(Scarpa Junior was finally released from prison last November when Brooklyn Federal Judge Edward Korman ended his 32-year prison stretch on racketeering murder charges by ordering his compassionate release. Scarpa, 69, was at a federal Bureau of Prisons halfway house in Kansas City, Kansas, at the time, according to Daily News reporter Larry McShane.)

The Scarpa Crew congregated frequently at the Wimpy Boys Social Club adjacent to the Parkway Luncheonette at 75th Street and 13th Avenue in Brooklyn.

The crew sold $10,000 in marijuana a day at Staten Island College and large amounts of drugs at Wolf's Pond Park and Willowbrook Park in Staten Island and in Brooklyn's Bay Ridge section.

In the process of building their operation, the group's members killed two drug dealers, beat another savagely with baseball bats, and used violence and threats to force rival pushers to pay protection money. They also sought to bribe police officers.

The crew was brought down with help from two drug dealers who flipped.

According to testimony at trial, the Scarpa Crew first became involved in marijuana distribution in the summer of 1985 when they ousted two dealers, Scotty Brennan and Peter Crupi, from a location adjacent to Staten Island College. The operation at the college spot proved highly lucrative, so the Scarpa Crew also established spots at Wolf's Pond Park on Staten Island, and at 13th Avenue and 73rd Street, and 20th Avenue and 81st Street, both in Brooklyn.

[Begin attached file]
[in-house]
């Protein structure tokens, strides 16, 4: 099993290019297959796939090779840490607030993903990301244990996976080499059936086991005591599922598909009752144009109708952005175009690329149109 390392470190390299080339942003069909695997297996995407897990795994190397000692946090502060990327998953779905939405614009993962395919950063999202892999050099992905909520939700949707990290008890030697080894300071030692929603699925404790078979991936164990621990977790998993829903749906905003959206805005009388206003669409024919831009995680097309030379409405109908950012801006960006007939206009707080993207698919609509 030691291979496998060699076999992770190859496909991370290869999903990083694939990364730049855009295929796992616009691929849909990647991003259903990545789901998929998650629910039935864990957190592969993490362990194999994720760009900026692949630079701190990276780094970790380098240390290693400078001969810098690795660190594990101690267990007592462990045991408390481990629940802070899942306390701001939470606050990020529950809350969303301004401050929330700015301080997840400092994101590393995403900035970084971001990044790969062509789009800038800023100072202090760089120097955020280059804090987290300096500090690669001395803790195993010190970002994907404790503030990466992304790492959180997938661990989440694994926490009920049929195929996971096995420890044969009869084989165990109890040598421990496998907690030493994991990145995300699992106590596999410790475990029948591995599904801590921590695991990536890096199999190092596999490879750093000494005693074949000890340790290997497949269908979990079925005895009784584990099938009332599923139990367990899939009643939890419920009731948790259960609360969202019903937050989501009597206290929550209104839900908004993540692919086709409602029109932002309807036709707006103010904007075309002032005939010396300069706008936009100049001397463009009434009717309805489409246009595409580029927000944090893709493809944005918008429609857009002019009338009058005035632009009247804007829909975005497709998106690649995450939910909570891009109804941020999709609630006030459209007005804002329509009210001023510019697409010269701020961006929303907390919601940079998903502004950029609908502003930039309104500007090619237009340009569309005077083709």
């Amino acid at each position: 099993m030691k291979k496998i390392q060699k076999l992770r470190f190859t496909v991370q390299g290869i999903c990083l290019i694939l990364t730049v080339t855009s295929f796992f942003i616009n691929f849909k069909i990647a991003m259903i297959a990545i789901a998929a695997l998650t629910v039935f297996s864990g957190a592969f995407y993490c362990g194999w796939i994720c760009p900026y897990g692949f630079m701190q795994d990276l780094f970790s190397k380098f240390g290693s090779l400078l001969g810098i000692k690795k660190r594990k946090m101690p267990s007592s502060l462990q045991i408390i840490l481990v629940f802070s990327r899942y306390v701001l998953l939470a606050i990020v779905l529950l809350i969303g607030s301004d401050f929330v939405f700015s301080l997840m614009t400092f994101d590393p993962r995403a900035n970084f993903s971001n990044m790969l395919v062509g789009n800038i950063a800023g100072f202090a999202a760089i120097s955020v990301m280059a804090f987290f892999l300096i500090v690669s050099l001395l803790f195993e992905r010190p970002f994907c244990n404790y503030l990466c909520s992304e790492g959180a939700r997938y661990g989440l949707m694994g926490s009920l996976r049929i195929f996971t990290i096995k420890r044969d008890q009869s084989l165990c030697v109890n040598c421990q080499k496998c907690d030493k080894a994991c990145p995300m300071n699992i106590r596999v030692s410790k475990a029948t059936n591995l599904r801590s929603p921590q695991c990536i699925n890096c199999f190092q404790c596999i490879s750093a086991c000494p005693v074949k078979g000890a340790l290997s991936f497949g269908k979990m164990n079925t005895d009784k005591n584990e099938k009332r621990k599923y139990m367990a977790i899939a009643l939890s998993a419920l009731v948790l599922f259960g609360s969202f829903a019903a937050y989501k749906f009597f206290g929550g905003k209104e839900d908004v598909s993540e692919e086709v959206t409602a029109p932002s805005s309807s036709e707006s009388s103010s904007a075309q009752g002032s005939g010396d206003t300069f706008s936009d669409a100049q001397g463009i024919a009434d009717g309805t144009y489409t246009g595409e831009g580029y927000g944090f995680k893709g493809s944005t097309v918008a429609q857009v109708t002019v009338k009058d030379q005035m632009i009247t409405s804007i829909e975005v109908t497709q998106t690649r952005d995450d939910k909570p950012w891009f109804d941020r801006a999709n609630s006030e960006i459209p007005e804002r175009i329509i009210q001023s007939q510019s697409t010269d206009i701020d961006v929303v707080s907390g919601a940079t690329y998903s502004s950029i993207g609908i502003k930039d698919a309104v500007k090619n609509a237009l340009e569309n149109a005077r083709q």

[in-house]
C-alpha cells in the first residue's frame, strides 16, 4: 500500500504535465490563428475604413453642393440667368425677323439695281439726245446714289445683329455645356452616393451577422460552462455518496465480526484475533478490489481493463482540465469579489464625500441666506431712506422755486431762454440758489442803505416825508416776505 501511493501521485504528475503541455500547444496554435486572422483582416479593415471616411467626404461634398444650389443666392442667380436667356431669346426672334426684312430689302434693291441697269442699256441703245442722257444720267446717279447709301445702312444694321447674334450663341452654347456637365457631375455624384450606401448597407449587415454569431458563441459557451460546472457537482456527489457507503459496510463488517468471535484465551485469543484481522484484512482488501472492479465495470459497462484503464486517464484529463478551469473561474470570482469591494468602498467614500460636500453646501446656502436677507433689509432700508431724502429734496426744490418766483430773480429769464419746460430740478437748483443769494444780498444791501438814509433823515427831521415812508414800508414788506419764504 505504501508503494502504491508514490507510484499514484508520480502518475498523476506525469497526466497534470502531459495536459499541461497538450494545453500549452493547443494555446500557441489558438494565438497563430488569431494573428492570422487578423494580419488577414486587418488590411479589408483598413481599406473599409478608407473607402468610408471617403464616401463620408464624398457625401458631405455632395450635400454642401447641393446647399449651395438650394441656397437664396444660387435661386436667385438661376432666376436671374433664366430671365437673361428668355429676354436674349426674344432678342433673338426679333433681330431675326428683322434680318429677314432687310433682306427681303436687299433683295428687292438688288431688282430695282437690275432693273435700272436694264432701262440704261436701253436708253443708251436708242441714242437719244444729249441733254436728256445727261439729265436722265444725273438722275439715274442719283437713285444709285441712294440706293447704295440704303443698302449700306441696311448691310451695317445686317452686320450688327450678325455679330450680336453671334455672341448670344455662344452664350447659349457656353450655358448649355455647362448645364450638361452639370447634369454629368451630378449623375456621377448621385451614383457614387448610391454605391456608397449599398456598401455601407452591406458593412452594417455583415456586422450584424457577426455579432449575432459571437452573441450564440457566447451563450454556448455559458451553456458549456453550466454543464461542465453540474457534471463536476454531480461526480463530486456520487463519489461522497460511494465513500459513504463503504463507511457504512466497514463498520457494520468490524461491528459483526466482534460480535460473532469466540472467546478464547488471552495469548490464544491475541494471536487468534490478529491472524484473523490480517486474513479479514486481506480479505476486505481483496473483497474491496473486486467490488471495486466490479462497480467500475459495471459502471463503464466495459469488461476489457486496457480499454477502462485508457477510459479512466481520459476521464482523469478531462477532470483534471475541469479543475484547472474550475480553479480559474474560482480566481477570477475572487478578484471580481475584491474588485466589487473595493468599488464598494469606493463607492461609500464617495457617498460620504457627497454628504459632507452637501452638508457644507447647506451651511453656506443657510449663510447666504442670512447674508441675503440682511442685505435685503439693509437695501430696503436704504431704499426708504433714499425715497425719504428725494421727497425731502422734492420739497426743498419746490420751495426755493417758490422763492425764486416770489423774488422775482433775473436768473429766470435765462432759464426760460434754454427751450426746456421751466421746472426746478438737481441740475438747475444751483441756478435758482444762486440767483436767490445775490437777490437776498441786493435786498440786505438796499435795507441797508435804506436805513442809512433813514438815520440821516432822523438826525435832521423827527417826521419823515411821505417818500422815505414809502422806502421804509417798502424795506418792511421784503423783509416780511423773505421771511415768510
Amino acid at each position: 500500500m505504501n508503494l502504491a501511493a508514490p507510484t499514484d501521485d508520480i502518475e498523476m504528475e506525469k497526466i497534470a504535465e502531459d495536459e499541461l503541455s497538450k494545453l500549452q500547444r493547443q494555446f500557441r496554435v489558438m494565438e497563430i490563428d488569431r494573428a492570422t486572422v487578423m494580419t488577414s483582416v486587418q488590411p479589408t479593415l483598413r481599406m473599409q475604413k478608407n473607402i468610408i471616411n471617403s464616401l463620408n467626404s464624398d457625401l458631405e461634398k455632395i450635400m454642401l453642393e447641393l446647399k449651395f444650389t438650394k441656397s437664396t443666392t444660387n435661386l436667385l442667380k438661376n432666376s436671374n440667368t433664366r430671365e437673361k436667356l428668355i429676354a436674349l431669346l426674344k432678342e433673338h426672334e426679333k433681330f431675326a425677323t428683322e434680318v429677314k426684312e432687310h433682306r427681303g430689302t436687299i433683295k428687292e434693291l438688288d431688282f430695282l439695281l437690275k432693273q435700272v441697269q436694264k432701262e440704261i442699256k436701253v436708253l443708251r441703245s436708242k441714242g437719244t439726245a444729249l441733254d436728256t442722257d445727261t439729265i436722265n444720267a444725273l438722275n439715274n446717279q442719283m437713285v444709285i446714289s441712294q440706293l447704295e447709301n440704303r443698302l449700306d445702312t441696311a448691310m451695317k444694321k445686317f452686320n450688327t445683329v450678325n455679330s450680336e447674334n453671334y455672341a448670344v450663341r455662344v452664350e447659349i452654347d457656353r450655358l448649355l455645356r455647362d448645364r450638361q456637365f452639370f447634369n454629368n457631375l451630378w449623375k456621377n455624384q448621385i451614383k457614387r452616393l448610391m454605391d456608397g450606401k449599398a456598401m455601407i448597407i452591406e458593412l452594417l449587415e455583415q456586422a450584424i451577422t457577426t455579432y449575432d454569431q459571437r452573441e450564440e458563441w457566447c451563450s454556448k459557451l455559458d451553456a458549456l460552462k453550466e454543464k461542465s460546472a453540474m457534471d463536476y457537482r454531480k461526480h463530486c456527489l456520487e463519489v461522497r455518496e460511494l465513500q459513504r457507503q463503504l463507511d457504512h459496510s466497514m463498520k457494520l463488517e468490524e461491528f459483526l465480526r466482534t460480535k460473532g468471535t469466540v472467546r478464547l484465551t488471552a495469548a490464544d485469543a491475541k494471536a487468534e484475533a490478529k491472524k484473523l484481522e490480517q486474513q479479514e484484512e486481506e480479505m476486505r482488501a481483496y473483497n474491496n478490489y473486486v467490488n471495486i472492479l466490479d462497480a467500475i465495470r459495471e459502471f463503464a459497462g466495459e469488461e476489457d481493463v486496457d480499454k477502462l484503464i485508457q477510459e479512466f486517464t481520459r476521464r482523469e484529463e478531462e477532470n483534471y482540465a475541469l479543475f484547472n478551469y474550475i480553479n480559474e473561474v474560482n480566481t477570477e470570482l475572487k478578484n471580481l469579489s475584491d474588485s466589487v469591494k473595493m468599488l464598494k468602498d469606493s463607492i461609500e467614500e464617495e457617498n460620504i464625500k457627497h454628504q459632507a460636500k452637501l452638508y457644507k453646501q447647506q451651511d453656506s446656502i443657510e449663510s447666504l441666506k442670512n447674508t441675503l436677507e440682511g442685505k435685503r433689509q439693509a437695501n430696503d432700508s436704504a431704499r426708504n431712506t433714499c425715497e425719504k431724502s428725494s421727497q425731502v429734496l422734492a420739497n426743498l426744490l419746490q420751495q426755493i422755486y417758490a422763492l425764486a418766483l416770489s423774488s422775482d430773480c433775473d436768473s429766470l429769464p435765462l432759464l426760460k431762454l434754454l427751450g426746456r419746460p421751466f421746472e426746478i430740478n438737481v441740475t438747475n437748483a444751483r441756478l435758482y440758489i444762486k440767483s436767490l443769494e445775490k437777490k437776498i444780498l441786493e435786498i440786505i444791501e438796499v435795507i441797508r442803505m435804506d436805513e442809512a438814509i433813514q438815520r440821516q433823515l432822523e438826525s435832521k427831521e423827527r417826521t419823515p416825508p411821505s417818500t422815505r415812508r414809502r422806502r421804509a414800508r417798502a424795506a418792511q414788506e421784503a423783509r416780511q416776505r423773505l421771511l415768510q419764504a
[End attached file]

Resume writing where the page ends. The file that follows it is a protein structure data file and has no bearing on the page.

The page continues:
The college spot, however, remained the primary location. It was operated for the Scarpa Crew by Eric Leon, who had been employed by the Crew for $100 per night. Other lower-level workers, earning approximately $30-$70 per night, were employed by the Crew to function as "chickeys" or look-outs, "dealers," who distributed marijuana to buyers, and "runners," who collected the money from the dealers and brought it back to Leon.

In a typical day of operation, Letterio DeCarlo would prepare the marijuana for sale by bagging it in individual packets and then placing the packets in duffle bags. Leon and the workers would gather at Mike's Candy Store on 69th Street in Brooklyn at approximately 4:30--5:00 p.m. and either wait for Letterio DeCarlo, Granato or Mario Parlagreco to bring the marijuana in duffle bags to the candy store, or go to Letterio DeCarlo's house to pick it up. The group would then assemble in several cars and drive to the college spot at about 6:00 p.m.

Upon arrival, Leon would distribute the marijuana to the dealers, who in turn sold it to customers who walked or drove by. Leon, Granato, Parlagreco, William Meli or Cosmo Catanzano, and sometimes DeCarlo would wait close by and observe as the marijuana was sold.

At about 9:00 p.m., the spot would close down and Granato, Parlagreco, Meli and an individual who had been hired to count the money would depart and do the counting at that individual's apartment.

An evening's proceeds usually exceeded $10,000, and the amount sometimes reached as high as $17,000 or $18,000. Finally, after the money had been counted, the workers would be paid by Leon, and the assemblage would return to Brooklyn in cars.